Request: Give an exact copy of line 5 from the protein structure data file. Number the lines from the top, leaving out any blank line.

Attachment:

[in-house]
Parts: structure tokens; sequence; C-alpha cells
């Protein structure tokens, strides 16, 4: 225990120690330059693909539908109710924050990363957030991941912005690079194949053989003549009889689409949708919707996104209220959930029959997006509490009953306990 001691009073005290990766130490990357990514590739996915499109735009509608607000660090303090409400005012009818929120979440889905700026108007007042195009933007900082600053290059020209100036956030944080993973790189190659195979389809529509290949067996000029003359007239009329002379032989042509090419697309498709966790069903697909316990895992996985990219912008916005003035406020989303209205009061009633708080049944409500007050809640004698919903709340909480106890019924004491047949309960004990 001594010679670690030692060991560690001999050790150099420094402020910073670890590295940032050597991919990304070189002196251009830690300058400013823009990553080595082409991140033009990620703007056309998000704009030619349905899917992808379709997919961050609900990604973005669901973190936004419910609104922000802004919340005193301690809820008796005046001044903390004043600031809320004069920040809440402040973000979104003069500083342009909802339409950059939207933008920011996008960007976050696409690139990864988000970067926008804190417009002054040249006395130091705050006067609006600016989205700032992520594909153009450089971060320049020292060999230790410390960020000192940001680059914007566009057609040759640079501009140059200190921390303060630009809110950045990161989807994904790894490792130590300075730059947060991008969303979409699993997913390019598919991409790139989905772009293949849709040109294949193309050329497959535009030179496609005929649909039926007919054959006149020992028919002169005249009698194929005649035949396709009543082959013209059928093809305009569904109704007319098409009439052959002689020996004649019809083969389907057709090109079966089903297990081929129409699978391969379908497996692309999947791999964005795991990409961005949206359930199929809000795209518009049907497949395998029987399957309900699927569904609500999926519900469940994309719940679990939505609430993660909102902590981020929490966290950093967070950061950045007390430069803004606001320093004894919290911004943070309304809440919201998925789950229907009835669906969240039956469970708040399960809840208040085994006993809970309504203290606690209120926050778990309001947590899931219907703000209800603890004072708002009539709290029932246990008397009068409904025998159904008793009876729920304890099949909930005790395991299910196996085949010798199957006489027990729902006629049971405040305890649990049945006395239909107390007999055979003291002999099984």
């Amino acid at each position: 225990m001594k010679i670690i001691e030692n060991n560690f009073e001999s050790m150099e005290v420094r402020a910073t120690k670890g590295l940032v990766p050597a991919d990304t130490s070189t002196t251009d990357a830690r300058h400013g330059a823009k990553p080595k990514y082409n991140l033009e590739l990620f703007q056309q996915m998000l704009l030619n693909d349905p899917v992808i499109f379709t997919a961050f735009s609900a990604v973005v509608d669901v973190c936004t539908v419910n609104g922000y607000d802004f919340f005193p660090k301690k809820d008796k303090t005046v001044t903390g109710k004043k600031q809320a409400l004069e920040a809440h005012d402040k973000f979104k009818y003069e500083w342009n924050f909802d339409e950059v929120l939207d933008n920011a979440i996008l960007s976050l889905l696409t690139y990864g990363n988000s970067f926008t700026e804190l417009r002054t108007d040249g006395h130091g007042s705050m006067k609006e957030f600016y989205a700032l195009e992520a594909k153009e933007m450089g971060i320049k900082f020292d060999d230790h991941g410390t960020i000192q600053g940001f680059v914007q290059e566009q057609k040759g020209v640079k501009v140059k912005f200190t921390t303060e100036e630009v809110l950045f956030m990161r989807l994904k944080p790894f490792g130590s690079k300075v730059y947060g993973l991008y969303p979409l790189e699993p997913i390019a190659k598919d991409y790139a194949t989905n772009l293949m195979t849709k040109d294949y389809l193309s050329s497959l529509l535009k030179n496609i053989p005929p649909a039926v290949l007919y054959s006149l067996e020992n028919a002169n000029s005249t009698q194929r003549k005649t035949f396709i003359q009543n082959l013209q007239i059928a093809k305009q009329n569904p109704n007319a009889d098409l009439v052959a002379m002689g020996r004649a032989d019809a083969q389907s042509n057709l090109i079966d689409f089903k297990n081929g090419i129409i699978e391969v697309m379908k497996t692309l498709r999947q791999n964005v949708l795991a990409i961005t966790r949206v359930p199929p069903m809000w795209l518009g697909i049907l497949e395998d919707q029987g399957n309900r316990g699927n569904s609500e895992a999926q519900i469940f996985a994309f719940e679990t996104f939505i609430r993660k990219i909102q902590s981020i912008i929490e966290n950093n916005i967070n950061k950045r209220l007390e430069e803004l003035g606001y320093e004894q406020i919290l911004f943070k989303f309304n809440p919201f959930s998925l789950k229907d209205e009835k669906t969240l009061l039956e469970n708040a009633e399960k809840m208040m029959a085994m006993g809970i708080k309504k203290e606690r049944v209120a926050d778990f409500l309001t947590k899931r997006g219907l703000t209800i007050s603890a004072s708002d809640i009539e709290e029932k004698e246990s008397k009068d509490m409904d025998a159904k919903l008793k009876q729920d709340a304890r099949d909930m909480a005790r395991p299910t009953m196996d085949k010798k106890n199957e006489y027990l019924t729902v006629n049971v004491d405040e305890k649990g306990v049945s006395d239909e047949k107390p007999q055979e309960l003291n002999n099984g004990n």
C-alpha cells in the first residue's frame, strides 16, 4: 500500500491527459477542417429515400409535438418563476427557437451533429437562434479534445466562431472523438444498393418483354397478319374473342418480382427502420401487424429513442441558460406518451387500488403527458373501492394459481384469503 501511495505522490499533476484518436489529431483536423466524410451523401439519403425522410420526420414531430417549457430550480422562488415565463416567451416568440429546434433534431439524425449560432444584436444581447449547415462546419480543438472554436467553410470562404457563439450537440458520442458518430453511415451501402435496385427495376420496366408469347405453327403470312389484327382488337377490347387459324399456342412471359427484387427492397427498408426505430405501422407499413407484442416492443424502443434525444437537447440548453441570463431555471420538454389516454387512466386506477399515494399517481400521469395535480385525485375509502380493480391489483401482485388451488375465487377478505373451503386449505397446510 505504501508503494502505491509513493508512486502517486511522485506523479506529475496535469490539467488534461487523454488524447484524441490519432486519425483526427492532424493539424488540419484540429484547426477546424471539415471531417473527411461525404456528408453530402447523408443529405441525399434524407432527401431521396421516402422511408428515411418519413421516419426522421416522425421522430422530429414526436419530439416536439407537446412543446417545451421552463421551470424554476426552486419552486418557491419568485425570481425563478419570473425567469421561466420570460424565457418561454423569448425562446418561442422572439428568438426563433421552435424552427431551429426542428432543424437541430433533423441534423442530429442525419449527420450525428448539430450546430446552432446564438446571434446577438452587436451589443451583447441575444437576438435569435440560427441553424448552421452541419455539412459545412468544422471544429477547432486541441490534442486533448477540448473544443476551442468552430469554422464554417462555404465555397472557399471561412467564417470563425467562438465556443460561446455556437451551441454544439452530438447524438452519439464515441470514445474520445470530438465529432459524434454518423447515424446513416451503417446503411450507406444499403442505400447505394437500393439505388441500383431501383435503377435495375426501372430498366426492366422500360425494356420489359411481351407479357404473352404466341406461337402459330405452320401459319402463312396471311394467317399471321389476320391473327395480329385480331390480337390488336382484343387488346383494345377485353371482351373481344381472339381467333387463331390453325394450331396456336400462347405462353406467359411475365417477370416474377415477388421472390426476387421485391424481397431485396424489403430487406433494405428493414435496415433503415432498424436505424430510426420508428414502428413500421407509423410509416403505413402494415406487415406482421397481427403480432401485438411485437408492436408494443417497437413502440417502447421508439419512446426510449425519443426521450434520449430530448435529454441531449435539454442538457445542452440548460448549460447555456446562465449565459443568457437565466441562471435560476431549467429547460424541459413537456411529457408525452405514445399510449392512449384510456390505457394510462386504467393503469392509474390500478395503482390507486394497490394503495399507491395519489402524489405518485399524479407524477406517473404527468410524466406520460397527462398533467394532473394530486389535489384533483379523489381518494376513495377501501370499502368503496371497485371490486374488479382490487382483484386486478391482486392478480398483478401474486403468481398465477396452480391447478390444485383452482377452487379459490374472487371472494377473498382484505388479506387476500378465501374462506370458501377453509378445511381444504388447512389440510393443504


C-alpha cells in the first residue's frame, strides 16, 4: 500500500491527459477542417429515400409535438418563476427557437451533429437562434479534445466562431472523438444498393418483354397478319374473342418480382427502420401487424429513442441558460406518451387500488403527458373501492394459481384469503 501511495505522490499533476484518436489529431483536423466524410451523401439519403425522410420526420414531430417549457430550480422562488415565463416567451416568440429546434433534431439524425449560432444584436444581447449547415462546419480543438472554436467553410470562404457563439450537440458520442458518430453511415451501402435496385427495376420496366408469347405453327403470312389484327382488337377490347387459324399456342412471359427484387427492397427498408426505430405501422407499413407484442416492443424502443434525444437537447440548453441570463431555471420538454389516454387512466386506477399515494399517481400521469395535480385525485375509502380493480391489483401482485388451488375465487377478505373451503386449505397446510 505504501508503494502505491509513493508512486502517486511522485506523479506529475496535469490539467488534461487523454488524447484524441490519432486519425483526427492532424493539424488540419484540429484547426477546424471539415471531417473527411461525404456528408453530402447523408443529405441525399434524407432527401431521396421516402422511408428515411418519413421516419426522421416522425421522430422530429414526436419530439416536439407537446412543446417545451421552463421551470424554476426552486419552486418557491419568485425570481425563478419570473425567469421561466420570460424565457418561454423569448425562446418561442422572439428568438426563433421552435424552427431551429426542428432543424437541430433533423441534423442530429442525419449527420450525428448539430450546430446552432446564438446571434446577438452587436451589443451583447441575444437576438435569435440560427441553424448552421452541419455539412459545412468544422471544429477547432486541441490534442486533448477540448473544443476551442468552430469554422464554417462555404465555397472557399471561412467564417470563425467562438465556443460561446455556437451551441454544439452530438447524438452519439464515441470514445474520445470530438465529432459524434454518423447515424446513416451503417446503411450507406444499403442505400447505394437500393439505388441500383431501383435503377435495375426501372430498366426492366422500360425494356420489359411481351407479357404473352404466341406461337402459330405452320401459319402463312396471311394467317399471321389476320391473327395480329385480331390480337390488336382484343387488346383494345377485353371482351373481344381472339381467333387463331390453325394450331396456336400462347405462353406467359411475365417477370416474377415477388421472390426476387421485391424481397431485396424489403430487406433494405428493414435496415433503415432498424436505424430510426420508428414502428413500421407509423410509416403505413402494415406487415406482421397481427403480432401485438411485437408492436408494443417497437413502440417502447421508439419512446426510449425519443426521450434520449430530448435529454441531449435539454442538457445542452440548460448549460447555456446562465449565459443568457437565466441562471435560476431549467429547460424541459413537456411529457408525452405514445399510449392512449384510456390505457394510462386504467393503469392509474390500478395503482390507486394497490394503495399507491395519489402524489405518485399524479407524477406517473404527468410524466406520460397527462398533467394532473394530486389535489384533483379523489381518494376513495377501501370499502368503496371497485371490486374488479382490487382483484386486478391482486392478480398483478401474486403468481398465477396452480391447478390444485383452482377452487379459490374472487371472494377473498382484505388479506387476500378465501374462506370458501377453509378445511381444504388447512389440510393443504